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Dodgers' losing streak reaches a record-tying 10 when Rockies take 8-1 win

At this point, after 10 losses in a row and 15 defeats in 16 games, the metaphors write themselves. On Sunday afternoon, during an 8-1 trouncing by Colorado, the Dodgers distributed a gift to thousands of fans at Dodger Stadium: A plastic trash can.

The timing was cruel. This season does not yet belong in the garbage bin of history, to be told as a cautionary tale of a group who flew too close to the sun. It only feels that way. The Dodgers (92-51) still own the best record in baseball.

And yet . . .

The losing streak equals the longest in Los Angeles Dodgers history — the 1961 and 1987 teams also lost 10 straight — and is the longest in the major leagues this year.

About half an hour after the latest defeat, Justin Turner stomped to his locker. He still wore his uniform. His fury was muted but firm.

“Just sitting back and saying ‘We’re still the best team in baseball’ isn’t the answer,” Turner said. “Because regardless of what the record says, right now we’re the worst team in baseball. What we did three months ago doesn’t mean a whole lot right now. No one in this league is going to feel sorry for us. No one in this league is going to show up and be like, ‘Oh, poor Dodgers.’

“There are a bunch of sharks in the water. We’re bleeding a little bit right now. I think teams are smelling the blood.”

The stench was powerful by the eighth inning Sunday. Walker Buehler, a 23-year-old rookie who is considered the organization’s top pitching prospect, received an indoctrination into what it means to be a Dodger in September 2017. He surrendered a grand slam to Rockies slugger Mark Reynolds. The blast turned a two-run game into a rout. The bullpen permitted two more runs after that.

It was a pitiful end to a pitiable homestand. The Dodgers were outscored 47-13 in seven games against Arizona and Colorado. The Diamondbacks have trimmed the Dodgers’ lead in the National League West to nine games. The Dodgers led by 21 games on Aug. 25. A full collapse is still statistically improbable — as long as, of course, the Dodgers manage to win once or twice in the next three weeks.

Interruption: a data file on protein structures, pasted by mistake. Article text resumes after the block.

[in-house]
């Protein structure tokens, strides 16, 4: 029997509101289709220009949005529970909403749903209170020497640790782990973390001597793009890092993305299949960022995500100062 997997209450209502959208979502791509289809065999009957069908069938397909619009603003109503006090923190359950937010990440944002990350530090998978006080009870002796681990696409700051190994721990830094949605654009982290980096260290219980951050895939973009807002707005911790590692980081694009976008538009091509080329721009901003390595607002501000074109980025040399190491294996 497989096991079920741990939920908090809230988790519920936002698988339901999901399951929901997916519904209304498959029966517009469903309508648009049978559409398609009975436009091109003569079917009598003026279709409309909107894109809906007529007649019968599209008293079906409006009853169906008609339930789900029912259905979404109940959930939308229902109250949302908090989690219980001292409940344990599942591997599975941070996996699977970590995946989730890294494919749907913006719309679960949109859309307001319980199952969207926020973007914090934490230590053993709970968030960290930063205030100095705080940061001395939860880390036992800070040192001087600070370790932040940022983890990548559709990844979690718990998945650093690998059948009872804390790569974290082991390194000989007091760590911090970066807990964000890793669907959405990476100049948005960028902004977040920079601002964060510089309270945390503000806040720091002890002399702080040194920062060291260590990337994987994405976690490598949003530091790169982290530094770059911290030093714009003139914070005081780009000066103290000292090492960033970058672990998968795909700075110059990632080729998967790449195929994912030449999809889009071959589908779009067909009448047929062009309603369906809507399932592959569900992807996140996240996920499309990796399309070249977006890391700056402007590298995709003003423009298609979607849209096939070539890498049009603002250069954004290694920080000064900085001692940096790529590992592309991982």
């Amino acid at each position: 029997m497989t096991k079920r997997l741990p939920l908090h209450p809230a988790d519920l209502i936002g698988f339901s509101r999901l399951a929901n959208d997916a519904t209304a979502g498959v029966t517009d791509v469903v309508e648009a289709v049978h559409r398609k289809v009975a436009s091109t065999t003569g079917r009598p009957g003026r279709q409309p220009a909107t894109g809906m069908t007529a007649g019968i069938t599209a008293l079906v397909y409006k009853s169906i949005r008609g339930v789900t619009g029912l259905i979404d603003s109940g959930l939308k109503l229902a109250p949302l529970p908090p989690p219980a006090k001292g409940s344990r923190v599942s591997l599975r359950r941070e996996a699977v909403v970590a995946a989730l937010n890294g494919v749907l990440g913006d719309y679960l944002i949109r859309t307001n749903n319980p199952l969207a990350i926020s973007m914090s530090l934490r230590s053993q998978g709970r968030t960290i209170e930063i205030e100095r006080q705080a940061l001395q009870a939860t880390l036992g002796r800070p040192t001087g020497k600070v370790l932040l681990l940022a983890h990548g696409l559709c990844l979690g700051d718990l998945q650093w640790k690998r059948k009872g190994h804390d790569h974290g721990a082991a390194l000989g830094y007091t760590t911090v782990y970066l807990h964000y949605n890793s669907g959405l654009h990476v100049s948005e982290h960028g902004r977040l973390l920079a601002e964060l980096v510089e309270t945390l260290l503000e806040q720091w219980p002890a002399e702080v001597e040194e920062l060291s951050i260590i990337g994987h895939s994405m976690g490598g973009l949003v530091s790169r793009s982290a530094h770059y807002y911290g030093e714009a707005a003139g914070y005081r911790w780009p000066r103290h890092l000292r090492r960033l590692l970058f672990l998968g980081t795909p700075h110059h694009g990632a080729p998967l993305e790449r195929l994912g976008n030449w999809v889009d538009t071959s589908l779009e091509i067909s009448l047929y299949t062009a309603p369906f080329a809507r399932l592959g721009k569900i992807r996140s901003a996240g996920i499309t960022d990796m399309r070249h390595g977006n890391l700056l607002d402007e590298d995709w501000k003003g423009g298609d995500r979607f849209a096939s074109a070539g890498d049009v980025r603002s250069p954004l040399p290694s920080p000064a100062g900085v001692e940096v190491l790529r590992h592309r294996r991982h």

The players and manager Dave Roberts sounded a familiar chorus on Sunday afternoon.

“There’s really no explanation,” Roberts said. “We have to find a way to win a game.”

“We’ve just got to play better, honestly,” Corey Seager said. “It’s past the point of anger and frustration now.”

“Yeah,” Cody Bellinger said, “it sucks.”

Inside a somber clubhouse, the players packed for a three-city trip. They can only hope to find traction against last-place clubs like San Francisco and Philadelphia. In between, the Dodgers will play three games against Washington, which clinched the NL East on Sunday and trails the Dodgers by four games in the race for home-field advantage in the playoffs.

By this point, the Dodgers can feel the heat. Roberts admitted on Saturday that he was watching the scoreboard to see how Arizona fared in San Diego. On Sunday morning, he received a visitor. Tommy Lasorda, the Hall of Fame manager, came to offer his support.

“With what we’re going through,” Roberts said, “he just wanted to put his hand on my shoulder and say ‘I’ve been there. It’s going to be OK.’”

Platitudes carry only so much weight. As Roberts projected the upcoming game, he placed the onus on starting pitcher Rich Hill to “set the tone.” The game did not cooperate with Roberts’ wishes.

Hill walked the first batter of the game and yielded a run after a pair of well-placed singles. In the third, he gave up a solo homer to Rockies third baseman Nolan Arenado. Hill did not permit another run, but went only five innings.

“I obviously did not throw well,” Hill said. “That was extremely disappointing to me, to go out there and not have my best stuff.”

Despite his internal chastisement, Hill did not deserve all the blame. The lineup extended its lengthy slumber. In the first four innings, the Dodgers stranded seven runners against Colorado starter Tyler Chatwood. They went hitless on the day in eight at-bats with runners in scoring position.

“We’ve all got to look at ourselves and say ‘What can we do to get better?’ ” Roberts said.

Into the breach stepped Buehler. He gave up a leadoff single and walked two batters. Roberts allowed him to face Reynolds with one out and the bases loaded. Reynolds crushed a 99-mph fastball over the center-field fence.

The extra runs felt like overkill. The Dodgers had already capitulated.

At this point, despite the preposterous skid, the players have not resorted to pointing fingers. Most understand they should gaze first upon a mirror.

Turner emphasized those points as he tried to prescribe a solution. Each member of the roster needed to look inside himself, to determine how he could contribute to a win on Monday. There was no need to forecast into the future, to ponder losing an opportunity for a historic season, to wonder about the World Series.

The time for dreaming was over.

“If we can try to simplify it and dumb it down, and try to, literally, win one pitch at a time — and then at the end of the day, you look up at the scoreboard and see where you’re at — I think that’s how you get good results,” Turner said.

Near Turner’s locker rested a small symbol: A giveaway trash can. The coming weeks will determine if this season belongs there.

andy.mccullough@latimes.com

Twitter: @McCulloughTimes

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